Rebecca Richards-Kortum, another prominent diagnostics researcher, is also reportedly developing a SARS-CoV-2 assay. Her lab at Rice University had previously pioneered a body heat activated isothermal molecular testing method and a quantitative RPA-based method for HIV testing.
The lab recently won funding in collaboration with researchers at the University of Texas MD Anderson Cancer Center to develop a 30-minute SARS-CoV-2 test. It would likely not be an at-home test, since the $2 assay requires a simple-to-use instrument that costs less than $5,000, according to a recent press release. But the team is currently working with the US Agency for International Development, or USAID, as well as industry partners to scale the test for use in five countries in Africa.
At Purdue, Linnes is helping to develop some of the fluidics methodologies for CASPR's test, which will target markets in the US and Latin America.
Franco Goytia is CEO of CASPR, a San Francisco, California- and Buenos Aires, Argentina-based startup. To his mind, the way the US regulatory process has adapted to the pandemic has been beneficial across the industry.
"The EUA has helped a lot of emerging technologies become ready to be quickly deployed, while still striving for good clinical sensitivity and specificity," he said in an interview.
And, he noted that for the increasing SARS-CoV-2 diagnostic and screening needs in the US and globally, "paper diagnostics are very compatible."
CASPR's technology relies on isothermal amplification as well as newly discovered CRISPR-CAS enzymes that enable molecular diagnostics with enhanced precision. Other SARS-CoV-2 diagnostic tests that rely on CRISPR technology include ones from Sherlock Bioscience and Mammoth Biosciences.
CASPR has already submitted an EUA for a CRISPR-based fluorescence assay that can potentially be used in decentralized settings, but its collaboration with the Linnes lab extends that work, integrating the technology into a point-of-care solution potentially using paper fluidics and wax valves.
Goytia said CASPR is aiming to submit an EUA for the paper-based test later this year. It is also collaborating with labs and health ministries in Latin America and hopes to make products available there this year as well.
Another company working on paper-based MDx for SARS-CoV-2 is GoDx, based in Madison, Wisconsin.
The firm's CEO, Chang Hee Kim, concurred that although the overall field of point-of-care diagnostics had previously been focused on the developing world and global health needs, the COVID-19 pandemic has made rapid, on-site detection more urgent everywhere, in order to hopefully achieve better outbreak control.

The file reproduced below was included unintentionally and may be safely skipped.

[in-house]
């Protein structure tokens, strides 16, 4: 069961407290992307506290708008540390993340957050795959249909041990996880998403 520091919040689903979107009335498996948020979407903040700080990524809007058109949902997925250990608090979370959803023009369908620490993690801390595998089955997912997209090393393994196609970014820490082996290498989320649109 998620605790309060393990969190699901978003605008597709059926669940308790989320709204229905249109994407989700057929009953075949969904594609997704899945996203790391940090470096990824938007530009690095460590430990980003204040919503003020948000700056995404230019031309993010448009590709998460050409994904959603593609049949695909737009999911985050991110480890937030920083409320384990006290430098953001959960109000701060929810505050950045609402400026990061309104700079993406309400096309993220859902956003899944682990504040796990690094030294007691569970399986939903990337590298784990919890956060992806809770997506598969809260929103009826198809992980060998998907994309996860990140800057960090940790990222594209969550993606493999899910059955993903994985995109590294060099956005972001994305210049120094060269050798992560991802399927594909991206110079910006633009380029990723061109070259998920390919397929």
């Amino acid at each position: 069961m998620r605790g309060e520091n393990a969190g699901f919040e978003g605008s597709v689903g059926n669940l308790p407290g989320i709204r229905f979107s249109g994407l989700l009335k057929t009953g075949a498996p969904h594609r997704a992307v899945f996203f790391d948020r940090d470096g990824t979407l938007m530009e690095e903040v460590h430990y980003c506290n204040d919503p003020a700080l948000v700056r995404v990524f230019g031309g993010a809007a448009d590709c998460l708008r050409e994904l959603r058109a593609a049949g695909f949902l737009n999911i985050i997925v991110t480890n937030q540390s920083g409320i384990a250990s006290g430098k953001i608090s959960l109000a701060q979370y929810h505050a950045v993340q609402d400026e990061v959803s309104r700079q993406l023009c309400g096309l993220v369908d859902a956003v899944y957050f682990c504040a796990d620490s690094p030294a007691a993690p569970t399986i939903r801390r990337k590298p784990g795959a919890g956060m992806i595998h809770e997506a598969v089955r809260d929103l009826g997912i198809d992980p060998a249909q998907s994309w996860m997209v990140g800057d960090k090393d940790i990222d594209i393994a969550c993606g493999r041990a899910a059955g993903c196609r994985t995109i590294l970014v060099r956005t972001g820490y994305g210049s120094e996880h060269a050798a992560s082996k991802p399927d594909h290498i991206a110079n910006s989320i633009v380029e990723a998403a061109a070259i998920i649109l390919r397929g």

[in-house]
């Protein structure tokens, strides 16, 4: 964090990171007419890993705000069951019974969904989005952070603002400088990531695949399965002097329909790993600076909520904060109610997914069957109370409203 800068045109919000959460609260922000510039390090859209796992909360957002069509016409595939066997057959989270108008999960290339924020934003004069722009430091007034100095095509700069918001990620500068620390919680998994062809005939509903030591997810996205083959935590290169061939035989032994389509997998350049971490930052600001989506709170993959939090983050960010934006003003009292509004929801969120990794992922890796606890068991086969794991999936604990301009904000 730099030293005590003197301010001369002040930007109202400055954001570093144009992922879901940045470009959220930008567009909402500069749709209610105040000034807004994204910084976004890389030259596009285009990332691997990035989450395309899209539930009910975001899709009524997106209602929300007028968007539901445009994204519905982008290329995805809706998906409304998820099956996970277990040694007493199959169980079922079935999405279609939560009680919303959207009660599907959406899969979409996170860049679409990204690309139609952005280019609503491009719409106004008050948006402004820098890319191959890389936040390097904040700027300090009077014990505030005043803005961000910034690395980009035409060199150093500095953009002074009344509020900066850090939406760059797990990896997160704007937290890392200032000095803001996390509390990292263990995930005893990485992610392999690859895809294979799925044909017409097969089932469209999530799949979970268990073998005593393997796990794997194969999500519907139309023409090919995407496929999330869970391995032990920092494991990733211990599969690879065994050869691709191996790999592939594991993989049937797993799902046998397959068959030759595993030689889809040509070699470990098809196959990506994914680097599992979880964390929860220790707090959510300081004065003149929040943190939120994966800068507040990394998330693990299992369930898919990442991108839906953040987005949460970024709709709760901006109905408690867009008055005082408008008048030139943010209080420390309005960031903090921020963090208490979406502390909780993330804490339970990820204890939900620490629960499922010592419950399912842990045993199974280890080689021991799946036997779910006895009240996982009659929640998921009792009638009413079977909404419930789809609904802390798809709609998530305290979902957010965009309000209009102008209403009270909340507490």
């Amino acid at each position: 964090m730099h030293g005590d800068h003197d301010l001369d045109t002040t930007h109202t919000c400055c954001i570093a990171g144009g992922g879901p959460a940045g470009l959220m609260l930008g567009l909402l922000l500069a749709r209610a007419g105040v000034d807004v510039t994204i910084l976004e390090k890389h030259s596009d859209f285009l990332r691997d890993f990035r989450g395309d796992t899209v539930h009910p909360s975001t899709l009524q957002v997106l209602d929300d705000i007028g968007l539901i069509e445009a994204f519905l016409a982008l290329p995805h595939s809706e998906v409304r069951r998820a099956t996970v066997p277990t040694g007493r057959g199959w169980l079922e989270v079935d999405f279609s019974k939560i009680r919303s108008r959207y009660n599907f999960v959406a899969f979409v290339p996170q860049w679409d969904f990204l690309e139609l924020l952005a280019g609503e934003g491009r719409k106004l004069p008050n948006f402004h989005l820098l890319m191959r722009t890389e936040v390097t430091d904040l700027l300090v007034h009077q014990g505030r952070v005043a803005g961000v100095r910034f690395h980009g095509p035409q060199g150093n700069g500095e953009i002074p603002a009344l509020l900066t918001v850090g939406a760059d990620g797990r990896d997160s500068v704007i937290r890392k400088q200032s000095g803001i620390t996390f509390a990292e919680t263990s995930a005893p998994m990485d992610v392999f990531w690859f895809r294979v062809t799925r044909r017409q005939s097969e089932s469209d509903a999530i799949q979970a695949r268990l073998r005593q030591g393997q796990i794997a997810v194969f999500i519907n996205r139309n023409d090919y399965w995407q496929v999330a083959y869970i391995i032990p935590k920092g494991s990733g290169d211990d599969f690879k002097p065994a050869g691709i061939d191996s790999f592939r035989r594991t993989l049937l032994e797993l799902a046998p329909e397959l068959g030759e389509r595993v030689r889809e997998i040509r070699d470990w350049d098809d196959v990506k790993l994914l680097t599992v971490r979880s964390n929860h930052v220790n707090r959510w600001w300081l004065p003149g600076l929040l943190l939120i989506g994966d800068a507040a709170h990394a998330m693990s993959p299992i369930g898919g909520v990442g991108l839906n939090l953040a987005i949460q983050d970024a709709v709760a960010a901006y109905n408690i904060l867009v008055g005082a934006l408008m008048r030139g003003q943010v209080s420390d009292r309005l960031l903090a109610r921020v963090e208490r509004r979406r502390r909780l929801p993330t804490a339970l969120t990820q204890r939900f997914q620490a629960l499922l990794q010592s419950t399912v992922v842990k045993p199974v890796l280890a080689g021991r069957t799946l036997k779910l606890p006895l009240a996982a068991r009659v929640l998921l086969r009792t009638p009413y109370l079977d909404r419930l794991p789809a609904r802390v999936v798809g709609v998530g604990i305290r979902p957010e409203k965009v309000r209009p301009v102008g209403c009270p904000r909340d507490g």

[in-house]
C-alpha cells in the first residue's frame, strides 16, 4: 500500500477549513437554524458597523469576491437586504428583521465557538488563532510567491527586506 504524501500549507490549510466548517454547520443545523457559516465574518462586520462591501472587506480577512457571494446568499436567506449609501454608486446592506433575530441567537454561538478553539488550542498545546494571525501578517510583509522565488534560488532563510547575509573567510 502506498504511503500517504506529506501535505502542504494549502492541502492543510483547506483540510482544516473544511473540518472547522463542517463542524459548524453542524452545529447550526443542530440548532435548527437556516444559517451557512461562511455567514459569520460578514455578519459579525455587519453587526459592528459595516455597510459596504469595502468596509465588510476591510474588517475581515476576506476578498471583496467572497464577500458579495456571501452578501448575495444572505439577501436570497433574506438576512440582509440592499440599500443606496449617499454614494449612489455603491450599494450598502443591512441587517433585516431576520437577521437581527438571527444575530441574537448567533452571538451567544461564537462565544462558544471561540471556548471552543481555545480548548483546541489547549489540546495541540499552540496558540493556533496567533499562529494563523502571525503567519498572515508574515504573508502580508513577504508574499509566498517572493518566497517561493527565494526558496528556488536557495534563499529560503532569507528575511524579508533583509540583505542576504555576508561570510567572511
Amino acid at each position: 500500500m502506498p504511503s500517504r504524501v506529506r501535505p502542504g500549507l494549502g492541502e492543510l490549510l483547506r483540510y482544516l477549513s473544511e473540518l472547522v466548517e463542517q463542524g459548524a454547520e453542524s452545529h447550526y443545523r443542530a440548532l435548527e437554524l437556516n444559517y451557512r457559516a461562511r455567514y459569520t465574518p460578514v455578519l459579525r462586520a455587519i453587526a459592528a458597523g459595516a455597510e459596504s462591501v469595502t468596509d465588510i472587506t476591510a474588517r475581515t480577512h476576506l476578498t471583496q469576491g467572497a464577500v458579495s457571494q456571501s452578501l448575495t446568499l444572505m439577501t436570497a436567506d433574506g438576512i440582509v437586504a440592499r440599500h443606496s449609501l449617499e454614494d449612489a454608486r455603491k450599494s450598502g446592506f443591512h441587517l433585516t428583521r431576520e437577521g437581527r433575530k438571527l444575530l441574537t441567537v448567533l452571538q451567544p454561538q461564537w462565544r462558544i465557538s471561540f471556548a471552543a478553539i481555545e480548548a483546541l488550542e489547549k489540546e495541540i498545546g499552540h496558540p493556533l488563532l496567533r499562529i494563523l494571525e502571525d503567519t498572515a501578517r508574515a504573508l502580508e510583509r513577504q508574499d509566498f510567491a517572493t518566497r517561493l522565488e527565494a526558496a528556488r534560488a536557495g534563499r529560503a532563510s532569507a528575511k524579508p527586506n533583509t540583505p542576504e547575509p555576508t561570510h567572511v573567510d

For GoDx, "The big value that we are trying to bring is that the test is instrument free," Kim said. The test in development is targeted toward at-home use or assessment of employees in a workplace.
GoDx's SARS-CoV-2 diagnostic test uses real-time LAMP, and is able to clear the sample prep hurdle with its own a proprietary, rapid, and low-cost method, Kim said. The firm is developing the paper-based test for saliva samples, in part to obviate the need for swabs. It is working with a contract research organization to support the clinical evaluations required for EUA submission.
GoDx is also developing a multiplexed paper-based test for gastrointestinal disease in children. The test detects seven bacterial, viral, and parasitic pathogens. Diarrheal disease is the second leading cause of death in children under age five worldwide, Kim said, and knowing which bug is causing a child's illness could have treatment implications and be useful for surveillance efforts in low-resource settings.
GoDx is funded through a small business innovation research (SBIR) grant from the National Center for Advancing Translational Sciences for its GI test. It applied for supplemental funding when the COVID-19 outbreak began, and in April it was awarded $192,999 in Phase II SBIR funding from NCATS, which will support development of the COVID-19 test. Separately, GoDx has Phase I SBIR funding from the National Institute of Allergy and Infectious Disease for a rapid paper-based neonatal sepsis biomarker test that can test directly from whole blood, Kim said.
At the moment, it seems likely that at least one nascent paper-based diagnostic will make it through the US emergency regulatory process.
Linnes said that authorization would allow developers to be able to prove that paper is an effective technology. "Even if it is just one or two companies that manage to get [a product] out, I would be excited for the field," she said.
The pandemic has also had the collateral effect of providing a crash course in diagnostics for the lay public. A growing level of education among patients may help them someday effectively lobby for more point-of-care testing. Coupled with an overall excitement about diagnostics among investors, paper-based technology could be poised to actually thrive.